- Atrial fibrillation
- Atrial fibrillation (atria of the heartbeat very fast) is a factor that can be treated.
Tobacco promotes the narrowing of the arteries, blood clots, and the development of cardiac rhythm disorders. Smoking increases by 2 the risk of stroke.
A high cholesterol
We distinguish the bad cholesterol (LDL) cholesterol levels of good cholesterol (HDL cholesterol). If you overeat fat, if you suffer from obesity or if you do not practice physical activity, and increases bad cholesterol accumulates on the walls of your arteries as fatty deposits. Over time, these deposits can slow and block the flow of blood is atherosclerosis.
Obesity and overweight
We speak of overweight when the body mass index (BMI) greater than 25 and obese if it is greater than 30.
The presence of abdominal fat is a risk factor. There is talk of abdominal obesity when waist circumference exceeds 88 cm for women and 102 cm for men.
That is to say if you made less than 30 minutes of physical exercise a day.
Alcohol, whatever its level increases the risk of hemorrhagic stroke. Consumption of more than 30 drinks per month and/or the practice of binge drinking increases the risk of ischemic stroke.
How to prevent a stroke?
- Follow the treatments for diabetes, high blood pressure, or cholesterol.
- If you are at risk, your doctor may prescribe a daily dose of aspirin to reduce the risk of forming a blood clot.
- Avoid smoking or quit smoking
- Drink alcohol in moderation
- Eat a balanced diet, do physical exercise regularly
Making good food choices, diet affects several stroke risk factors
Researchers reviewed 375 studies published between 1979 and 2004 to identify the type of power that best helps prevent stroke. According to their analysis, a low-salt diet (less than 1150 mg per day) and rich in potassium and magnesium lowers blood pressure and, thus, helps to prevent stroke. A diet containing vegetables-fruits, which are a source of antioxidant elements, gives adequate amounts of potassium. Whole grains, nuts, seeds, legumes, and dark green leafy vegetables are good sources of potassium. Studies show that people who eat about ten servings of fruits and vegetables a day, that emphasize whole grains and eat from January to February servings of fatty fish per week are less likely to suffer a stroke.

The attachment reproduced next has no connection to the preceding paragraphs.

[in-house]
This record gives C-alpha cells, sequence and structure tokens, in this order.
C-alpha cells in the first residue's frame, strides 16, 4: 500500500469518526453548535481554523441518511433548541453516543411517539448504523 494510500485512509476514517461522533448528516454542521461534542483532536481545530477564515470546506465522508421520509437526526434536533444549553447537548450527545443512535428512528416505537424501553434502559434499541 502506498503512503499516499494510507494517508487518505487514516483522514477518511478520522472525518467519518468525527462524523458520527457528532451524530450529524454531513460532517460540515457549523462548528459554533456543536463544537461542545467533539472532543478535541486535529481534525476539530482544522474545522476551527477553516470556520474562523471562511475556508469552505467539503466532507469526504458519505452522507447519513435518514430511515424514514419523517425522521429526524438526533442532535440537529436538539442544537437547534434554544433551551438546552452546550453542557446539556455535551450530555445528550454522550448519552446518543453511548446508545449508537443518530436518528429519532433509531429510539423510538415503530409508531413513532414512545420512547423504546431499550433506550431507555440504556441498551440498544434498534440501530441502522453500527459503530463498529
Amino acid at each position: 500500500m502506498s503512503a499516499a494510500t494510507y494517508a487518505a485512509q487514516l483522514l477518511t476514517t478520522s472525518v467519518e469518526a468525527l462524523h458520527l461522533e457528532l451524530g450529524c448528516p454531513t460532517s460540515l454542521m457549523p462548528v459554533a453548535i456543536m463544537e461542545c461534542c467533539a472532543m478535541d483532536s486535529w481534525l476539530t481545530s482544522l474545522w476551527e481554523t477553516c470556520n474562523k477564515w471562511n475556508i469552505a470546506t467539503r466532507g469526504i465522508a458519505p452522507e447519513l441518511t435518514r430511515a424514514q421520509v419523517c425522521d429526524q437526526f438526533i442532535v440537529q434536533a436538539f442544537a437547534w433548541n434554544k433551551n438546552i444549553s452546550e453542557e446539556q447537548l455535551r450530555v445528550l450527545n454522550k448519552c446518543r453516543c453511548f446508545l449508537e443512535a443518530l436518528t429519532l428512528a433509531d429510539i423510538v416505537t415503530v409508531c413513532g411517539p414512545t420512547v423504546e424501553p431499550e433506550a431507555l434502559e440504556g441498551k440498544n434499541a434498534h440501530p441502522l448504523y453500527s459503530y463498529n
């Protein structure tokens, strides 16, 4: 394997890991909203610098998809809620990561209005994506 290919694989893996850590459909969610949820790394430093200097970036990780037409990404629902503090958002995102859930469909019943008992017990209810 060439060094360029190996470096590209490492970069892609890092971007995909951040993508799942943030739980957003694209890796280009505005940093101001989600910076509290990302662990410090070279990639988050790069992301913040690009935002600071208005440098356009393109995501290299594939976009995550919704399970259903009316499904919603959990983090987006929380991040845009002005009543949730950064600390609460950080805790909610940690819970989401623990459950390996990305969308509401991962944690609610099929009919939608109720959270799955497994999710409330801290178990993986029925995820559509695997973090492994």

In terms of the plans, it was shown that the Mediterranean diet helps effectively prevent hypertension.
- Learn to better cope with stress
- Change contraception if necessary. Women over 35 who take a contraceptive pill and are considered at risk (because they smoke or because they have high blood pressure) should opt for another method, such as a device intrauterine or pill, which contains only progesterone.
Submit to examinations and medical treatment
- Consult your doctor at the recommended frequency by it. When a patient is at high risk of having a stroke, the doctor may listen to the stethoscope of the sound of his carotid arteries. If he suspects that artery is affected by atherosclerosis, it recommends a Doppler ultrasound of the carotid. This exam will determine the degree of narrowing of the artery.
- Regularly monitor blood pressure and if you have high blood pressure, treat, even if asymptomatic. This is the most critical risk factor to control. Healthy eating (it is important, among others, to avoid very salty food), the practice of physical exercise, moderate alcohol consumption, and the fact of quitting are some measures that help reduce the pressure of blood. Medications such as diuretics or beta-blockers may be required. View the file Hypertension for more information.
- The doctor should take blood pressure at the time of the periodic health examination. Proceed regularly to a balance of blood lipids. Take steps to correct the anomalies. See our Hypercholesterolemia sheet. In Canada, it is recommended to have routine screening every five years for men over 40 and postmenopausal or women over 50 years. People at risk (those with diabetes, hypertension, smoking, abdominal obesity, family history of cardiovascular disease, etc.) should undergo more frequent screening.
- Check your blood sugar regularly in order to prevent diabetes. In addition, although glycemic control if you have diabetes.
- At the time of the periodic medical examination, if the doctor considers it necessary, it may order a fasting glucose test.
- Consult your doctor immediately in case of abnormally fast or irregular heartbeat